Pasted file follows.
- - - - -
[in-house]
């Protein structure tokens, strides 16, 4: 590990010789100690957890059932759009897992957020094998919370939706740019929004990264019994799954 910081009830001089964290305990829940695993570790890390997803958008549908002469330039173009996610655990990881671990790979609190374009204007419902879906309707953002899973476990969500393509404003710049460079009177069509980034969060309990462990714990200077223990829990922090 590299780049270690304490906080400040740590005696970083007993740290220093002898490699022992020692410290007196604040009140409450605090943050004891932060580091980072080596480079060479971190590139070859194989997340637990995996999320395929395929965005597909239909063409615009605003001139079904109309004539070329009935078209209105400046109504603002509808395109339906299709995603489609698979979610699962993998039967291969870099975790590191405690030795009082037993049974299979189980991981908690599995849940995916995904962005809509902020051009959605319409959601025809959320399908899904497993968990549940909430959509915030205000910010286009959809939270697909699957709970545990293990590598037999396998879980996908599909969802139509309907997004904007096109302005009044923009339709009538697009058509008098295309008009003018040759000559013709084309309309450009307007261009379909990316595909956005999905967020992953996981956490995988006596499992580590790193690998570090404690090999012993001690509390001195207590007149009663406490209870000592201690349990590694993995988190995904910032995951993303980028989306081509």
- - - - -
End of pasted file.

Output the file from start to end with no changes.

[in-house]
């Protein structure tokens, strides 16, 4: 590990010789100690957890059932759009897992957020094998919370939706740019929004990264019994799954 910081009830001089964290305990829940695993570790890390997803958008549908002469330039173009996610655990990881671990790979609190374009204007419902879906309707953002899973476990969500393509404003710049460079009177069509980034969060309990462990714990200077223990829990922090 590299780049270690304490906080400040740590005696970083007993740290220093002898490699022992020692410290007196604040009140409450605090943050004891932060580091980072080596480079060479971190590139070859194989997340637990995996999320395929395929965005597909239909063409615009605003001139079904109309004539070329009935078209209105400046109504603002509808395109339906299709995603489609698979979610699962993998039967291969870099975790590191405690030795009082037993049974299979189980991981908690599995849940995916995904962005809509902020051009959605319409959601025809959320399908899904497993968990549940909430959509915030205000910010286009959809939270697909699957709970545990293990590598037999396998879980996908599909969802139509309907997004904007096109302005009044923009339709009538697009058509008098295309008009003018040759000559013709084309309309450009307007261009379909990316595909956005999905967020992953996981956490995988006596499992580590790193690998570090404690090999012993001690509390001195207590007149009663406490209870000592201690349990590694993995988190995904910032995951993303980028989306081509």